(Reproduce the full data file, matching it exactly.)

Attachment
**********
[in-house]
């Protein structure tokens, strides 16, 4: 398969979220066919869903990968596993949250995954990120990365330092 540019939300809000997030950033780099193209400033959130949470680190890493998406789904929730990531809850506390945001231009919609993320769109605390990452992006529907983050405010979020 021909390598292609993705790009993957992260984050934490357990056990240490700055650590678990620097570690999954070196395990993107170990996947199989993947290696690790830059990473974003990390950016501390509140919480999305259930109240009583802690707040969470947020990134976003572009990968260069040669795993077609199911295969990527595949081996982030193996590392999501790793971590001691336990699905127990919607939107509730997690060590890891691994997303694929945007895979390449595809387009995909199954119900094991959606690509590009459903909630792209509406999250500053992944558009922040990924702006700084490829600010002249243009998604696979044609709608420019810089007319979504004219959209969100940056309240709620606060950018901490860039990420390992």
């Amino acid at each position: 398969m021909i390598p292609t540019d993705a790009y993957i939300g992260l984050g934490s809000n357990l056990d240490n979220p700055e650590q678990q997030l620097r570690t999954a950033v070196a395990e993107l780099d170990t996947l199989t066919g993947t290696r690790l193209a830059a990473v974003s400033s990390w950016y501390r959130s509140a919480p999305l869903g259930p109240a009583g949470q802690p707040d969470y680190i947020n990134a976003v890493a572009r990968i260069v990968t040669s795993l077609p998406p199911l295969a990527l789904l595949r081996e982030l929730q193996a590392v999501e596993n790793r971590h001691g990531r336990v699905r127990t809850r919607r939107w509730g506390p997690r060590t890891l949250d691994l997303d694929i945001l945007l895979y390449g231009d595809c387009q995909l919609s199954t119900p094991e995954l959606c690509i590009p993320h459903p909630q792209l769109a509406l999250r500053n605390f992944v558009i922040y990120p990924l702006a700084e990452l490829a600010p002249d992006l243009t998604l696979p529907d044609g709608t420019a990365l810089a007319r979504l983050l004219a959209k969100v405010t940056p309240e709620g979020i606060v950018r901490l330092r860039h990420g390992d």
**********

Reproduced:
[in-house]
């Protein structure tokens, strides 16, 4: 398969979220066919869903990968596993949250995954990120990365330092 540019939300809000997030950033780099193209400033959130949470680190890493998406789904929730990531809850506390945001231009919609993320769109605390990452992006529907983050405010979020 021909390598292609993705790009993957992260984050934490357990056990240490700055650590678990620097570690999954070196395990993107170990996947199989993947290696690790830059990473974003990390950016501390509140919480999305259930109240009583802690707040969470947020990134976003572009990968260069040669795993077609199911295969990527595949081996982030193996590392999501790793971590001691336990699905127990919607939107509730997690060590890891691994997303694929945007895979390449595809387009995909199954119900094991959606690509590009459903909630792209509406999250500053992944558009922040990924702006700084490829600010002249243009998604696979044609709608420019810089007319979504004219959209969100940056309240709620606060950018901490860039990420390992």
């Amino acid at each position: 398969m021909i390598p292609t540019d993705a790009y993957i939300g992260l984050g934490s809000n357990l056990d240490n979220p700055e650590q678990q997030l620097r570690t999954a950033v070196a395990e993107l780099d170990t996947l199989t066919g993947t290696r690790l193209a830059a990473v974003s400033s990390w950016y501390r959130s509140a919480p999305l869903g259930p109240a009583g949470q802690p707040d969470y680190i947020n990134a976003v890493a572009r990968i260069v990968t040669s795993l077609p998406p199911l295969a990527l789904l595949r081996e982030l929730q193996a590392v999501e596993n790793r971590h001691g990531r336990v699905r127990t809850r919607r939107w509730g506390p997690r060590t890891l949250d691994l997303d694929i945001l945007l895979y390449g231009d595809c387009q995909l919609s199954t119900p094991e995954l959606c690509i590009p993320h459903p909630q792209l769109a509406l999250r500053n605390f992944v558009i922040y990120p990924l702006a700084e990452l490829a600010p002249d992006l243009t998604l696979p529907d044609g709608t420019a990365l810089a007319r979504l983050l004219a959209k969100v405010t940056p309240e709620g979020i606060v950018r901490l330092r860039h990420g390992d």